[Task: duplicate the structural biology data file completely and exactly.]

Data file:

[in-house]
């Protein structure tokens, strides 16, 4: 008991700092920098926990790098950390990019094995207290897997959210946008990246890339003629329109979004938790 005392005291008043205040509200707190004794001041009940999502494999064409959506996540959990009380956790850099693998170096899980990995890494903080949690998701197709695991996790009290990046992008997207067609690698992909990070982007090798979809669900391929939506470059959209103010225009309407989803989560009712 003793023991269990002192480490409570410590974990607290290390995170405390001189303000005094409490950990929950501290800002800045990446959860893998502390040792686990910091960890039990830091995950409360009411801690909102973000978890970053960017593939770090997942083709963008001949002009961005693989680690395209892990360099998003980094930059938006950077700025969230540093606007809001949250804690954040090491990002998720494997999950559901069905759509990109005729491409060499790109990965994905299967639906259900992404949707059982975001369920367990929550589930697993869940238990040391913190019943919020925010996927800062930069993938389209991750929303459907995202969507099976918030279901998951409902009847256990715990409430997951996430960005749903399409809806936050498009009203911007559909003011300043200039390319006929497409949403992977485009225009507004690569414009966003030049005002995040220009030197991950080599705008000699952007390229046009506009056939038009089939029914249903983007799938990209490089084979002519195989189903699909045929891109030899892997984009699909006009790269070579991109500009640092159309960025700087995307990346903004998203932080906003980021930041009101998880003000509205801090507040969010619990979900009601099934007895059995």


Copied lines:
[in-house]
């Protein structure tokens, strides 16, 4: 008991700092920098926990790098950390990019094995207290897997959210946008990246890339003629329109979004938790 005392005291008043205040509200707190004794001041009940999502494999064409959506996540959990009380956790850099693998170096899980990995890494903080949690998701197709695991996790009290990046992008997207067609690698992909990070982007090798979809669900391929939506470059959209103010225009309407989803989560009712 003793023991269990002192480490409570410590974990607290290390995170405390001189303000005094409490950990929950501290800002800045990446959860893998502390040792686990910091960890039990830091995950409360009411801690909102973000978890970053960017593939770090997942083709963008001949002009961005693989680690395209892990360099998003980094930059938006950077700025969230540093606007809001949250804690954040090491990002998720494997999950559901069905759509990109005729491409060499790109990965994905299967639906259900992404949707059982975001369920367990929550589930697993869940238990040391913190019943919020925010996927800062930069993938389209991750929303459907995202969507099976918030279901998951409902009847256990715990409430997951996430960005749903399409809806936050498009009203911007559909003011300043200039390319006929497409949403992977485009225009507004690569414009966003030049005002995040220009030197991950080599705008000699952007390229046009506009056939038009089939029914249903983007799938990209490089084979002519195989189903699909045929891109030899892997984009699909006009790269070579991109500009640092159309960025700087995307990346903004998203932080906003980021930041009101998880003000509205801090507040969010619990979900009601099934007895059995």